• If you would prefer your retirement savings to be built on ethical and sustainable foundations, avoiding weaponry and exposure to Russia, as well as activities such as oil and gas production and tobacco, consider whether your pension reflects your values. Interactive investor offers the ACE 40 list of funds as well as an ‘ethical long list’, all of which can be invested in Self-Invested Personal Pensions on the platform.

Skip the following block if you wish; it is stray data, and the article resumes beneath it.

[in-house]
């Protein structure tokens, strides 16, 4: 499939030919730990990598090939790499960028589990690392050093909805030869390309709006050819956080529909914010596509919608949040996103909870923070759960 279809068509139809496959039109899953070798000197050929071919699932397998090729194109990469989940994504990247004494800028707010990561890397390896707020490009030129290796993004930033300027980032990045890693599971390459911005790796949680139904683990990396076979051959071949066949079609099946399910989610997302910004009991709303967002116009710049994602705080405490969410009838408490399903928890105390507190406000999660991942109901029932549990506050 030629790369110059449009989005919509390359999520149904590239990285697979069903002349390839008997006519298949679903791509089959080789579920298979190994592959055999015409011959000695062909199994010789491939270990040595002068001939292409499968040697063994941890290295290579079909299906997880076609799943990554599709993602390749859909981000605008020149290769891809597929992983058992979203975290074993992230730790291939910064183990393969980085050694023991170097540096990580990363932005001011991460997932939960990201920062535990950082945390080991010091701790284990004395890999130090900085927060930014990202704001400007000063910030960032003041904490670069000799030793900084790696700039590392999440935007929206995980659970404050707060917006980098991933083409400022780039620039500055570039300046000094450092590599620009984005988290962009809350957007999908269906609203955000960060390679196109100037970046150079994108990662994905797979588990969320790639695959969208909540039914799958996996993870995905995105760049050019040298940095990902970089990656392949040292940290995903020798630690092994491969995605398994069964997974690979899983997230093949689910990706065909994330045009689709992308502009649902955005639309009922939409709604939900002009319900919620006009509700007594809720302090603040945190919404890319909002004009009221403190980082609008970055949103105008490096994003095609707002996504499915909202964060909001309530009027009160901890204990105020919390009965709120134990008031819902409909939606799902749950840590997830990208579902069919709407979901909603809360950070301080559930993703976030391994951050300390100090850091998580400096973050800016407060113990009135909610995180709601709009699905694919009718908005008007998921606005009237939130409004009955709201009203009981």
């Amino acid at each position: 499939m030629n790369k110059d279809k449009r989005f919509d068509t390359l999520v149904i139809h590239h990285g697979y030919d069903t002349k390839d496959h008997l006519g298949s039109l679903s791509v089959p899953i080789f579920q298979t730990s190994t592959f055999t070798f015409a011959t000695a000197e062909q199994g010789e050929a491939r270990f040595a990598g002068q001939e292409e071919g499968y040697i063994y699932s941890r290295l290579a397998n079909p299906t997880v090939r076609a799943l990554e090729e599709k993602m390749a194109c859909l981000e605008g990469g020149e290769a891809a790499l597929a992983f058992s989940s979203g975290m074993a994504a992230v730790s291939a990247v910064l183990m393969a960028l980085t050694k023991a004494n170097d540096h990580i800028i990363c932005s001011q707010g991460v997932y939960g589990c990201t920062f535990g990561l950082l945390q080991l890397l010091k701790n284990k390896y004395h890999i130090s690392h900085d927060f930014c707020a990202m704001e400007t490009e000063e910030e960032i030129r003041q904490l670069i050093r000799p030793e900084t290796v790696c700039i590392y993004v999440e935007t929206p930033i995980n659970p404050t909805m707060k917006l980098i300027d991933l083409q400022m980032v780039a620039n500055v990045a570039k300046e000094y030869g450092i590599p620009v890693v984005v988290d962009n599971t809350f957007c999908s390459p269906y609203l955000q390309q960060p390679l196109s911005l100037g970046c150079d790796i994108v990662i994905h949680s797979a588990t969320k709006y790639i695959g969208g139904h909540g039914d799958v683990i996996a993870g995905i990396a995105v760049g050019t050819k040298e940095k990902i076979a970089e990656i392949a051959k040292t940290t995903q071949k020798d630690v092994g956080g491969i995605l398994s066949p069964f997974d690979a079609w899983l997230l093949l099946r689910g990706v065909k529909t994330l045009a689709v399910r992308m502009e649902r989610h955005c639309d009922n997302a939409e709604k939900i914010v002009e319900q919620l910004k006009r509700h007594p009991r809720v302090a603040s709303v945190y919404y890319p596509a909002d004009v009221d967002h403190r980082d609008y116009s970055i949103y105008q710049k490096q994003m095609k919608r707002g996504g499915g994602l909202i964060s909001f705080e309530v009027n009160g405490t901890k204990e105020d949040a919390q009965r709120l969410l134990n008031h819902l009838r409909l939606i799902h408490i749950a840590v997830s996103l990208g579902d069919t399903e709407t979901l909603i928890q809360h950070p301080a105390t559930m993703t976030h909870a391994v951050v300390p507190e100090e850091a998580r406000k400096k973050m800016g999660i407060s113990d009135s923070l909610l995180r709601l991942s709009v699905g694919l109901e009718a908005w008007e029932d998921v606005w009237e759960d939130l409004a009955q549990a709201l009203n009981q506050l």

These articles are provided for information purposes only.  Occasionally, an opinion about whether to buy or sell a specific investment may be provided by third parties.  The content is not intended to be a personal recommendation to buy or sell any financial instrument or product, or to adopt any investment strategy as it is not provided based on an assessment of your investing knowledge and experience, your financial situation or your investment objectives. The value of your investments, and the income derived from them, may go down as well as up. You may not get back all the money that you invest. The investments referred to in this article may not be suitable for all investors, and if in doubt, an investor should seek advice from a qualified investment adviser.